The world’s largest gold complex in Nevada, United States is set to be born with the expected completion of the joint venture (JV) between Barrick Gold and Newmont Goldcorp.
Nevada is the base of Barrick’s business, according to the company, and it will continue to strengthen the company’s portfolio profile with its plans to divest two “high-risk” gold mines in Africa.
Barrick has faced a long stand-off with the Tanzanian Government, citing “some legacy challenges” as the reason for the potential sale of its Kibali and Loulo-Gounkoto African mines by mid-2020.
The Canada-based company is, however, open to acquire other prospects in Canada, despite having streamlined its corporate structure through job cuts.
Barrick said 70 people remained at its Toronto headquarters, emphasising it was not a cost-cutting exercise but “to ensure that the best people are in the right places.”
The company also experienced an increase in group production by eight per cent quarter-on-quarter since its merger with Randgold Resources, which created the world’s largest gold miner at the start of the year.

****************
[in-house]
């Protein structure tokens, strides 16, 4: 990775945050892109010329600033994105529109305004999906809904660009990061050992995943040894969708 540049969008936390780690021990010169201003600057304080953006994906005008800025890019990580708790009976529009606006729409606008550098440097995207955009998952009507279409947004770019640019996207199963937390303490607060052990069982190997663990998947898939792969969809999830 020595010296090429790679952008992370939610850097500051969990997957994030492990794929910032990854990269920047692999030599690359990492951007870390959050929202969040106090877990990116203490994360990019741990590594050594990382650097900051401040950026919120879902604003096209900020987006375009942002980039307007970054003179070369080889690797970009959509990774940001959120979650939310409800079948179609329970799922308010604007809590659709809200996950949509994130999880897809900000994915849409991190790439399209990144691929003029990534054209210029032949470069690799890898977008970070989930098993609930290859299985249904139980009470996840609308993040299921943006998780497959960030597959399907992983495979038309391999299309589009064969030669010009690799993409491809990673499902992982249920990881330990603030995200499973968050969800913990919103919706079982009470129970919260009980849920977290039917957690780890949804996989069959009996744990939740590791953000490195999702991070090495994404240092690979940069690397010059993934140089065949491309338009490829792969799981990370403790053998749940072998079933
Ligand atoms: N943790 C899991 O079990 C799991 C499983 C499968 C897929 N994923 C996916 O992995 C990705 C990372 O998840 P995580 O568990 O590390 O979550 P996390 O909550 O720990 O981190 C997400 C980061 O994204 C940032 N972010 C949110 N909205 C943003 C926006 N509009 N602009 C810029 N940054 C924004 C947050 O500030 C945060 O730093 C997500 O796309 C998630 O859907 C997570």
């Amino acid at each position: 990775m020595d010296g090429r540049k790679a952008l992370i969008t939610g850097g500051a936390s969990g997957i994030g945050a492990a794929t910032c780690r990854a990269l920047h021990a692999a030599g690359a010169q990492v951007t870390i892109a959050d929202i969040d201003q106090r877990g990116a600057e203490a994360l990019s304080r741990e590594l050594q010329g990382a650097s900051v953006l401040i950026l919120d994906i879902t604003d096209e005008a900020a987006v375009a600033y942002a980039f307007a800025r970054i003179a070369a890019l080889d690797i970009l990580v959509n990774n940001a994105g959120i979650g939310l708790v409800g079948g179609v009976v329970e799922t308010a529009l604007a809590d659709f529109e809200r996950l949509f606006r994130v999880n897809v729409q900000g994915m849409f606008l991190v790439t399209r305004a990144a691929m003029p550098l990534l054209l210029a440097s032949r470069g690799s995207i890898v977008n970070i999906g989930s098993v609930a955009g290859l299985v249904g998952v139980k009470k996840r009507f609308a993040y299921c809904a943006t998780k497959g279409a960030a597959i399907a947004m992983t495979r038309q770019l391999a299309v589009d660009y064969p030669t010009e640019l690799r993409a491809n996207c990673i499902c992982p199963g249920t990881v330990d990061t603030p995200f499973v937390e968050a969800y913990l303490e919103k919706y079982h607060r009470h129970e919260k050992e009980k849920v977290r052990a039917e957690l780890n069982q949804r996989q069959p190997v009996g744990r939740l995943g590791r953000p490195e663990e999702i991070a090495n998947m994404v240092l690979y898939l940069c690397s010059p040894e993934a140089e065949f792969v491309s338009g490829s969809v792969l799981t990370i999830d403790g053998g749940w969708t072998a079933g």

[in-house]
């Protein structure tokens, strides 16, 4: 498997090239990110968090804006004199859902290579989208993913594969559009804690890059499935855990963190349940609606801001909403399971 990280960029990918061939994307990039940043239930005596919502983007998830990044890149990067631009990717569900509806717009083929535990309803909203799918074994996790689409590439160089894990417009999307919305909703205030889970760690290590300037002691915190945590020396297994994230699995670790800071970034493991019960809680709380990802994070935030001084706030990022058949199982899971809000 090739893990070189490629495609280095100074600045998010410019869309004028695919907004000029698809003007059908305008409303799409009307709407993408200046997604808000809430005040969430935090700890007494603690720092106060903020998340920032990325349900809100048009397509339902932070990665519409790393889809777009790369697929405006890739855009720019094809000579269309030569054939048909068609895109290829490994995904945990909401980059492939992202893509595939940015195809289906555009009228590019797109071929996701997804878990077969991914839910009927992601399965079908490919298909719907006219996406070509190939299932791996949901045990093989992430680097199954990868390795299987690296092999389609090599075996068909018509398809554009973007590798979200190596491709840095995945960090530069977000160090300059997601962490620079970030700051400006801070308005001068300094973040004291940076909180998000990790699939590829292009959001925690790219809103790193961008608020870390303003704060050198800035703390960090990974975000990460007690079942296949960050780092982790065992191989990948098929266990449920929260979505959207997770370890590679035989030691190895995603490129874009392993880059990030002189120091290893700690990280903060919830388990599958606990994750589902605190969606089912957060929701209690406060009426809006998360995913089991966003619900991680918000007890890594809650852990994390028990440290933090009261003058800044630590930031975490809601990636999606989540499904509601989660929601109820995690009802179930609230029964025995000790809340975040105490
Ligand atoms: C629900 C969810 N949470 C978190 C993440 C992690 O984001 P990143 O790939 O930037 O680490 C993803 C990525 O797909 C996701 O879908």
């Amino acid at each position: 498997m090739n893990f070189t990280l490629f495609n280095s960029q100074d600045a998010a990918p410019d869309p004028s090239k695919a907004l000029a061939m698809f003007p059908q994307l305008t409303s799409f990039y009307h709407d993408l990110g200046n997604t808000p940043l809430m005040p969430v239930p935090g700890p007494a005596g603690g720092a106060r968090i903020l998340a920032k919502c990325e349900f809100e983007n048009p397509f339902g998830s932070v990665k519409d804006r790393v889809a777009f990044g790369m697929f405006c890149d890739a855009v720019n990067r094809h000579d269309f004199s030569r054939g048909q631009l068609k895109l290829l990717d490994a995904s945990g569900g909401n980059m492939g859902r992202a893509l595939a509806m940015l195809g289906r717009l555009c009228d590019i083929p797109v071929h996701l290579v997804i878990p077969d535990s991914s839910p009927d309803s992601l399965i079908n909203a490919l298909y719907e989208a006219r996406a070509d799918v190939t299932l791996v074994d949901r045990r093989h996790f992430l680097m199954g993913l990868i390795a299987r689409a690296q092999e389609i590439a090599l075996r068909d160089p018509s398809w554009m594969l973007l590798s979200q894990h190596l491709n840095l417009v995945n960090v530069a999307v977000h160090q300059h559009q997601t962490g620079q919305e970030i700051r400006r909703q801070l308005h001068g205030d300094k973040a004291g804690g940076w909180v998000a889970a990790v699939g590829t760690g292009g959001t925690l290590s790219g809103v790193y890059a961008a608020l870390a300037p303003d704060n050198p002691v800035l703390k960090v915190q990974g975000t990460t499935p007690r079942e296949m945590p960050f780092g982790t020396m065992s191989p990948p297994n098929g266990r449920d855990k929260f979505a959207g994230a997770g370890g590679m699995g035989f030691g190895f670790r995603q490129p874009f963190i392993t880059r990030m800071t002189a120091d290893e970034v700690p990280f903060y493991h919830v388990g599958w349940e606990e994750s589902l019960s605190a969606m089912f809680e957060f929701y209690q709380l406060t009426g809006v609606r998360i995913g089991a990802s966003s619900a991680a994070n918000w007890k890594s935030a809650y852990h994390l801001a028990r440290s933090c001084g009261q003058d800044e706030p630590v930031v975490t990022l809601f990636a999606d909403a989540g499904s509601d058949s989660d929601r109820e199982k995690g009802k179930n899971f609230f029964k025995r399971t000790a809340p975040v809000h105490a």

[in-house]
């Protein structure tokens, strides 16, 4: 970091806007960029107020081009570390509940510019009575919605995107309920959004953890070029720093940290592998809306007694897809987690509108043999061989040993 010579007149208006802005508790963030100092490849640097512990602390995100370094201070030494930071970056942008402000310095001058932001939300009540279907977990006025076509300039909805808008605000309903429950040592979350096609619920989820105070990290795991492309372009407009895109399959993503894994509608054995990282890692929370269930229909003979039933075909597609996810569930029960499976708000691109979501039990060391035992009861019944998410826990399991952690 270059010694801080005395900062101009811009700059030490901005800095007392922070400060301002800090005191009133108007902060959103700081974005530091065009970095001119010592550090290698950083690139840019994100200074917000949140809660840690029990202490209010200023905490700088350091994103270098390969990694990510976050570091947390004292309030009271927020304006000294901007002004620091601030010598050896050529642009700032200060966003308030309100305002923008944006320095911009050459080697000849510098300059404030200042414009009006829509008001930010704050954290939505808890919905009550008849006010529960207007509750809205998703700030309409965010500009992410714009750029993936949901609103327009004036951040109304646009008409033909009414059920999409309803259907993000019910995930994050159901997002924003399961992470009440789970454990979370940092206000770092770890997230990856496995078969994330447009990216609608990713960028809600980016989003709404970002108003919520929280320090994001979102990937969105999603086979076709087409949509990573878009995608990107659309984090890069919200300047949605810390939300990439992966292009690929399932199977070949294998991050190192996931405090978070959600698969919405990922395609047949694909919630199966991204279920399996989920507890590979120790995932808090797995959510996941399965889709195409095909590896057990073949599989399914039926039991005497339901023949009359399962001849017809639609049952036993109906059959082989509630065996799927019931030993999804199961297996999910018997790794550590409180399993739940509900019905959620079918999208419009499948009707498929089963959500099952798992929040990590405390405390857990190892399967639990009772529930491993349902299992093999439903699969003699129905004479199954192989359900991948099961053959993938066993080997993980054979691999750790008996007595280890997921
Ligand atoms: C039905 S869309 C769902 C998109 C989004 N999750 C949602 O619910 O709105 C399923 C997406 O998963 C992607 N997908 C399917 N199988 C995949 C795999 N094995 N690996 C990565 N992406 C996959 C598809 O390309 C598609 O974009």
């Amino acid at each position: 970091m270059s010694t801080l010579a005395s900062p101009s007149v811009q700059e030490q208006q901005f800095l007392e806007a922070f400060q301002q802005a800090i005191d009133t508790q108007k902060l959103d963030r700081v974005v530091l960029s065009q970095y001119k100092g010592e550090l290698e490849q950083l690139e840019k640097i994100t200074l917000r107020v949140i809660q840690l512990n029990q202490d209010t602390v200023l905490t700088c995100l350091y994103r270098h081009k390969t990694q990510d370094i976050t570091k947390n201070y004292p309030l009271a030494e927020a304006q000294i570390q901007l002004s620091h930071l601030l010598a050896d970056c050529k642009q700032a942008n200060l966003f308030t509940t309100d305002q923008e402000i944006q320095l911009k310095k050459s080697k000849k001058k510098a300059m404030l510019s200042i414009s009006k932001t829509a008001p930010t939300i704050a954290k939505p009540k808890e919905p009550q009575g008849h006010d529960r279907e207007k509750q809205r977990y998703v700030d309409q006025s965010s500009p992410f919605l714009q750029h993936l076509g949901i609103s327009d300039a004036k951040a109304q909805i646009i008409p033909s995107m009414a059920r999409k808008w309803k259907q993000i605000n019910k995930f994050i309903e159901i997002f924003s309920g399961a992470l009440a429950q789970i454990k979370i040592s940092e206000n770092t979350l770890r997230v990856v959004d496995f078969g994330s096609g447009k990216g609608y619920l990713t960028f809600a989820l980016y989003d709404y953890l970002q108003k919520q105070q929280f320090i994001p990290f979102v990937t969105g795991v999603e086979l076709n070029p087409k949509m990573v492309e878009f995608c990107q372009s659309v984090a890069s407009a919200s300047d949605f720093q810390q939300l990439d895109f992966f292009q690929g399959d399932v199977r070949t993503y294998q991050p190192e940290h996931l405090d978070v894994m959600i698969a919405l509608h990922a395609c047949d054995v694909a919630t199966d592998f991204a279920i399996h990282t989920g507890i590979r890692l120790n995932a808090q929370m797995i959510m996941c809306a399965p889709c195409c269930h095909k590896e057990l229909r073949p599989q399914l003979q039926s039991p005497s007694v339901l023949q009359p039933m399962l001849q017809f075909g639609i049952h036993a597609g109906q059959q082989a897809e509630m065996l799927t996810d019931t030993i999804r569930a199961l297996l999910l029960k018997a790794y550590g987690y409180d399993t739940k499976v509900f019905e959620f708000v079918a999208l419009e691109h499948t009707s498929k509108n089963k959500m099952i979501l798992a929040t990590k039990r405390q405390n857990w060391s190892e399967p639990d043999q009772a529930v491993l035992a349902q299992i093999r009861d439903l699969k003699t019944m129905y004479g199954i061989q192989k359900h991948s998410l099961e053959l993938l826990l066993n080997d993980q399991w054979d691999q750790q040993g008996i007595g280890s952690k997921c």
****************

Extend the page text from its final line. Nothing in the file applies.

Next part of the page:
“We’re also well advanced in establishing our new joint venture with Newmont, which has been named Nevada Gold Mines,” said Barrick chief executive and president Mark Bristow.
“The organisational structures are being finalised and we’re working together with Newmont to realise the synergies and cost reduction opportunities offered by the joint venture, which is scheduled for completion by the end of the second quarter.
“Given our solid operational performance for the first quarter, Barrick is on track to deliver against its plans for the year. … I am confident that we are well on the way to achieving our strategic objective of becoming the world’s most valued gold mining business.”
Barrick also holds a 50 per cent interest in the Super Pit gold mine at Kalgoorlie in Western Australia.